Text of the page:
Wednesday, July 15, 2009

Motherland with Francoise Yip

I was lucky enough to receive a screener DVD of the new 2009 feature film Motherland in the mail this week and here are some thoughts on this bold American film.

I'm guessing that the majority of this site's readers know actress Francoise Yip from her somewhat thankless roles in Black Mask and Rumble in the Bronx but here the actress turns in a really stunning, commandingly cool and coiled performance in this feature from writer/director Doris Yeung.

Francoise plays Raffi Tang, an Asian-American woman living in Mexico who receives word of her mother's murder in San Francisco. The images of Mexico in these early scenes play off of the preconceived images of the American West from a lifetime of American cowboy films and also provide a bit of space to what will soon be a somewhat claustrophobic journey as Raffi returns to the United States.

As Raffi journeys back to America, past an Asian-American U.S. customs agent at the airport (a nice touch that hints at some of the issues of identity in the film), I was struck by the use of a limited series of almost nondescript American locations, the familiar scenes taking on a kind of sterility that matches the distance between Raffi and her family. Obviously, the film was made on a small budget but this works to the director's advantage as, clearly, it made her focus that much more precise.

As Raffi meets with family members she has not seen in years, and a series of lawyers retained by her mother, none of the locales seem as warm and inviting as that early opening shot of the Mexican landscape. The viewer is denied the liberation of an outdoor shot and, when that shot comes later in the film and we see the San Francisco morning skyline, it is all the more special.

But I am getting ahead of myself.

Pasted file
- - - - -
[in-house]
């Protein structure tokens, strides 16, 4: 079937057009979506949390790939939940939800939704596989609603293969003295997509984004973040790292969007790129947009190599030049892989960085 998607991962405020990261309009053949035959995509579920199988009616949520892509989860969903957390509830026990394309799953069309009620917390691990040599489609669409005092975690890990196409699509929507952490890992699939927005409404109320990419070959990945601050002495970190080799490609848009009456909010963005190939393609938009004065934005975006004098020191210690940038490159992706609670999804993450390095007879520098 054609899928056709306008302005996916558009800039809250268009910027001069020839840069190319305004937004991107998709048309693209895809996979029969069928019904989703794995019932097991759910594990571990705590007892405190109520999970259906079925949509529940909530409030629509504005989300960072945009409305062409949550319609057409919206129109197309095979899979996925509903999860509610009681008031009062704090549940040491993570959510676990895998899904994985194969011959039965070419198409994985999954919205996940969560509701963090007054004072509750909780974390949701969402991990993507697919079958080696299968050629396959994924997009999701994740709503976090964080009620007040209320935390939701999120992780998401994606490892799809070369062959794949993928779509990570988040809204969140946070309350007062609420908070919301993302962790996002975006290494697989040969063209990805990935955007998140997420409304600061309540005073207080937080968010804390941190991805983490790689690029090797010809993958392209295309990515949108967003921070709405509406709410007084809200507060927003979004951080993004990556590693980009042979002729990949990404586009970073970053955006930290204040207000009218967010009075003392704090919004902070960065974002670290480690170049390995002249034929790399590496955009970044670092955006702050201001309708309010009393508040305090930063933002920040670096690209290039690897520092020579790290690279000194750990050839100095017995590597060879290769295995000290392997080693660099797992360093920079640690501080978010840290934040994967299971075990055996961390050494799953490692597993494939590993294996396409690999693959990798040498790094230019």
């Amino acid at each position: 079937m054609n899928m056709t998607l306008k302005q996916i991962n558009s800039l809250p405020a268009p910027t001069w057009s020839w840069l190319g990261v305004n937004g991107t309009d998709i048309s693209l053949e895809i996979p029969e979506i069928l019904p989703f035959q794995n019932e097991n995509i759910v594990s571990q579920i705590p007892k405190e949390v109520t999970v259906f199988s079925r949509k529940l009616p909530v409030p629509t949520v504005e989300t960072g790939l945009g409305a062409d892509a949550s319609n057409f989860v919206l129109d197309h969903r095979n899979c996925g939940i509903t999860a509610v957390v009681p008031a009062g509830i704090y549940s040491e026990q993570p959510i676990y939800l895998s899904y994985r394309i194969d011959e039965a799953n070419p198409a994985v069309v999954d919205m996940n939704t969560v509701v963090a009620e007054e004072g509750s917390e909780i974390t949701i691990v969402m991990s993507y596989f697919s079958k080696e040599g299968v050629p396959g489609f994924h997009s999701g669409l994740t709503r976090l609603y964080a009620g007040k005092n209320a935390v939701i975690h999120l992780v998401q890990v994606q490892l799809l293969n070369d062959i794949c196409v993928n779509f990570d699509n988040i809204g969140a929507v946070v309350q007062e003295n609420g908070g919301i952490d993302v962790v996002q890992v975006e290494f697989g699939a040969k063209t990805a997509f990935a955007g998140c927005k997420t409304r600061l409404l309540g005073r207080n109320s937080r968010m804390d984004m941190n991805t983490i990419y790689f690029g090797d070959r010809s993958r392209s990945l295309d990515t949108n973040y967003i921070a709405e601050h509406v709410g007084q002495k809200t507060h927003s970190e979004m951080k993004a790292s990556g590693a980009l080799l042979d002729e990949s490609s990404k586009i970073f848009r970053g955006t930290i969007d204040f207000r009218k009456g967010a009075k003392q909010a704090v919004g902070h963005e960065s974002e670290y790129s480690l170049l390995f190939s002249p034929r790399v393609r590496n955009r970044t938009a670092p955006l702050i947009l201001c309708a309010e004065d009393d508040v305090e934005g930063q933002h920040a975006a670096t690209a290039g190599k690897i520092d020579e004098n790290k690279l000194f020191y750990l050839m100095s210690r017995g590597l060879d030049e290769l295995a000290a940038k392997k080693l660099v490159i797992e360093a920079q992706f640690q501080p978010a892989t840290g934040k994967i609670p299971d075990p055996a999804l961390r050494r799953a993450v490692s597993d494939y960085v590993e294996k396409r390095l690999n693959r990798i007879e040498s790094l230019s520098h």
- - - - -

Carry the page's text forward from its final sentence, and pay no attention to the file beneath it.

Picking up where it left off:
The nice thing about the film is that, for the most part, the family history is slowly revealed in small details and we're not quite sure exactly what has happened between Raffi and her father (Kenneth Tsang), or what history exists with family friend, Michael Wong (Byron Mann) -- is he someone Raffi once dated or once rejected? What are his motives with her family now?

We do know that Mr. Tang has remarried a much younger woman; that he has a quite young daughter (Raffi's half-sister); and that some sort of litigation has been underway for quite some time between the estranged ex-Mrs. Tang and Mr. Tang.

What struck me in these early scenes was what a wonderfully nuanced performance Ms. Yip was giving. However, my first thought in the first scene with the actress was that her somewhat glamourous looks were going to be a bit too jarring. But I quickly appreciated how Raffi's beauty was a bit of a burden as well, with the creepy detective making a not-too-subtle pass at her during an interview at the police station.

The viewer gets the backstory of this family with a minimum of exposition: Raffi *is* indeed the beautiful daughter of a successful and apparently wealthy Asian-American family and, yet, she's decided to live in Mexico and has had a lesbian relationship that her family may or may not approve of -- her father still seems to think she is going to be won over by Mr. Wong.